Burnley v Manchester United (Unknown director, 1902)

This is a truly historic film artefact, badly damaged though it is: the very earliest footage of Manchester United, shot months after they changed their name from Newton Heath. The frenetic action shows United (in dark tops) apparently on the back foot against near-neighbours Burnley, although the home team ultimately lost 2-0. The result helps explain why the film was never advertised in Burnley. [1]

Watch Burnley v Manchester United from 6th December 1902

This is really interesting for me. I have been a Manchester United fan for as long as I remember, though I grew up in neighbouring Burnley where this film was recorded. I class Burnley as my second team, which generally means I want them to win in all but two weekends of the season.

The ground still stands in the same spot to this day at Turf Moor on Harry Potts Way, though it has obviously undergone a lot of developments. In this video you can see the single-tiered Brunshaw Road end (now the Bob Lord stand), to which a second tier was added a few years later. The ground looks fairly sparse, and a bit of research reveals that the attendance that day was around 4000.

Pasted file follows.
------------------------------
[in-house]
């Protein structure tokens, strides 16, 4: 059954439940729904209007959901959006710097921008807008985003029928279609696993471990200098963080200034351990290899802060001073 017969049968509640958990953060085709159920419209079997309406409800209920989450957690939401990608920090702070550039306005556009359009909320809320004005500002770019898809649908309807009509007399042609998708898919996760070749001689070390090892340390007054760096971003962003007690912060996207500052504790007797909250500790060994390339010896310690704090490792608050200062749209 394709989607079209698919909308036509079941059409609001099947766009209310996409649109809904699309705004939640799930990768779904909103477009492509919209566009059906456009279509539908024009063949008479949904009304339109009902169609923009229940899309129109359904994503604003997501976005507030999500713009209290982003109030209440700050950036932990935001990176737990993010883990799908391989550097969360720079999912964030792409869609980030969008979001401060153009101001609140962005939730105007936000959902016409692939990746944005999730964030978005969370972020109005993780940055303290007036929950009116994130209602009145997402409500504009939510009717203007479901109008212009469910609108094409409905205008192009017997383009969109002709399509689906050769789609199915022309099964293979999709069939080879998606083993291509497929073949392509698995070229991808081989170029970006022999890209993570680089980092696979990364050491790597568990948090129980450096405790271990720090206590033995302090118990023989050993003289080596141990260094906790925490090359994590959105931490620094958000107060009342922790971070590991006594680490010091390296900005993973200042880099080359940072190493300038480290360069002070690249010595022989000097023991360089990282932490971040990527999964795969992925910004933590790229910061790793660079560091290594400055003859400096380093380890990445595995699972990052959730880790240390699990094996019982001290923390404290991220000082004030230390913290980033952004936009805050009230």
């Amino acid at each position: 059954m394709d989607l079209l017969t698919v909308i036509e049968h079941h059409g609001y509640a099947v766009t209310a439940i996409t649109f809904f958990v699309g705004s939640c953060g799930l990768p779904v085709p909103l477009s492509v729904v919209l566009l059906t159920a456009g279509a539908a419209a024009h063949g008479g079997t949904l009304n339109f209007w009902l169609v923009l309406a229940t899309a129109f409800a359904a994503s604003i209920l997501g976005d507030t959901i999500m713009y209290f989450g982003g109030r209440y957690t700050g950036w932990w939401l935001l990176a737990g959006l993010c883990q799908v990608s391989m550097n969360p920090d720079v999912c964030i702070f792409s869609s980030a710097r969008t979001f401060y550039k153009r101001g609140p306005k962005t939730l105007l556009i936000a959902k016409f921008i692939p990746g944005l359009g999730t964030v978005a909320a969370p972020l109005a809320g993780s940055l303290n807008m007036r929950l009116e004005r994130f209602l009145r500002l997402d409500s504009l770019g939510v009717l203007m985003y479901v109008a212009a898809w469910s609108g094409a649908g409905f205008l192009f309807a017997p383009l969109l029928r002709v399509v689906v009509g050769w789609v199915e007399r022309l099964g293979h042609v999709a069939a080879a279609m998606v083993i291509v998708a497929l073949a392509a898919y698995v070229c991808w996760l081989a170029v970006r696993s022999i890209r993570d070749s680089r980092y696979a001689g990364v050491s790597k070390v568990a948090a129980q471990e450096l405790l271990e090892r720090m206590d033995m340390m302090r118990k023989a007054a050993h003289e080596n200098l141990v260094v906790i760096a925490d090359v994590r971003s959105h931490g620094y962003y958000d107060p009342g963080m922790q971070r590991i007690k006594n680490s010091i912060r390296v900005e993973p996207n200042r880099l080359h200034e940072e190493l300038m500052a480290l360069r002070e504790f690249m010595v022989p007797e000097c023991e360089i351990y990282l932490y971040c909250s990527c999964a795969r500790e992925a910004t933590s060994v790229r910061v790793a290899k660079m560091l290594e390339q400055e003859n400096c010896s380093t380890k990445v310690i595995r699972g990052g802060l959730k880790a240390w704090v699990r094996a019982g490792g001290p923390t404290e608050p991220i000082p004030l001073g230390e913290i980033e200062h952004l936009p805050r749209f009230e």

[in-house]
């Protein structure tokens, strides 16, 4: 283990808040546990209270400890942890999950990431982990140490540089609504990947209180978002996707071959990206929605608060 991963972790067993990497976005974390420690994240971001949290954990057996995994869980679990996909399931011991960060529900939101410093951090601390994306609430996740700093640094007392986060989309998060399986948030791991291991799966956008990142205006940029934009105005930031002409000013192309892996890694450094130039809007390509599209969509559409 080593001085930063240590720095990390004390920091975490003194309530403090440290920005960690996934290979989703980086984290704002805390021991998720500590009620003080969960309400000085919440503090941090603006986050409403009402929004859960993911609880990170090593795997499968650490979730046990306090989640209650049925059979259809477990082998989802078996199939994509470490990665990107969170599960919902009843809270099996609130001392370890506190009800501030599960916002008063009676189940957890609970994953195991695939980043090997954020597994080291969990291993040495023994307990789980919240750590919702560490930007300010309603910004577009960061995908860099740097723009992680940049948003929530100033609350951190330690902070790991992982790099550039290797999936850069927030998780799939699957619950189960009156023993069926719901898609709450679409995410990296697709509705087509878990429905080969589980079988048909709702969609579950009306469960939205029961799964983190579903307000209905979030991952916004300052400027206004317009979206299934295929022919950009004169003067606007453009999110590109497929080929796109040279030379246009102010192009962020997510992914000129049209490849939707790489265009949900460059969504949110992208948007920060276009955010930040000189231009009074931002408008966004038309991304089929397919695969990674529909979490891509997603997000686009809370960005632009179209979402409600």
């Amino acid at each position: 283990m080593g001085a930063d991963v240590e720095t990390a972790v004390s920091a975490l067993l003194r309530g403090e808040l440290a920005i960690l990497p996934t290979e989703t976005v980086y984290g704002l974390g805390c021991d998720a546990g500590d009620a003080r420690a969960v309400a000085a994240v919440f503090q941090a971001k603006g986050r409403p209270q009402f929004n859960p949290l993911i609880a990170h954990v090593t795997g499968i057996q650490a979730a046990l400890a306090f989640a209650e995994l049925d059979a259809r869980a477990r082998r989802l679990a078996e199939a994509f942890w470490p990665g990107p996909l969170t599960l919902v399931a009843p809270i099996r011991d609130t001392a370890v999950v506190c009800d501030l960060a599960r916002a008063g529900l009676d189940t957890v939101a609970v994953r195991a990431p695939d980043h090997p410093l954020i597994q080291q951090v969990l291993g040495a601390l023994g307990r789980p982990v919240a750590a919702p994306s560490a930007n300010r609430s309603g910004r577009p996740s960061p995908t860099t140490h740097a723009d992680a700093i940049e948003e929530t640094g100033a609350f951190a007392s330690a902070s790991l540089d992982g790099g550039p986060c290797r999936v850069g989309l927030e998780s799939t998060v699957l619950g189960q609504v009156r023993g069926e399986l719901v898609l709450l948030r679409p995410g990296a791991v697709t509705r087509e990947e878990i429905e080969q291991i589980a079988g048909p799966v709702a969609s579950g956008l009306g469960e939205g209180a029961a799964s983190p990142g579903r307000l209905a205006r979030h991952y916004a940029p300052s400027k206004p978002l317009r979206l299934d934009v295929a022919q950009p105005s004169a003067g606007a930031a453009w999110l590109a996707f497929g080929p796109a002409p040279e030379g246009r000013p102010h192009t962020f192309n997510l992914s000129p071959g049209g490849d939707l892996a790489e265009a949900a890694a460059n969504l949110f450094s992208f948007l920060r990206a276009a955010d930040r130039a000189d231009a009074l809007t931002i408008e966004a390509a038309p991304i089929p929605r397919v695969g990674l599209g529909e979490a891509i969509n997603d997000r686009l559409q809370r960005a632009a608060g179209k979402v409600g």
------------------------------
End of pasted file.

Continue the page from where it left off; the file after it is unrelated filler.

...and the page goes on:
There’s clearly a huge difference between the way the game is played today and how it was 113 years ago. Immediately the attire is completely different, with most wearing their shorts way higher up than their bellies. The pace of the game is much slower, probably due to the thicker clothing, longer grass, heavier ball and general lack of fitness of the players (note Bulldog cigarettes advertised above one of the stands). On the plus side, there are no free-kicks given for soft fouls, no diving, nobody shouting at the referees and no shirt advertising.

So what does it show? Is the game better or worse today? Well, it is certainly different. This is a fantastic early artefact of the game. There is earlier footage available – the earliest of which is thought to be Blackburn Rovers v West Bromwich Albion from 1898. It’s also only 1 minute and 35 seconds long, so you might as well watch it.

[1] From the BFI Player page for the video.

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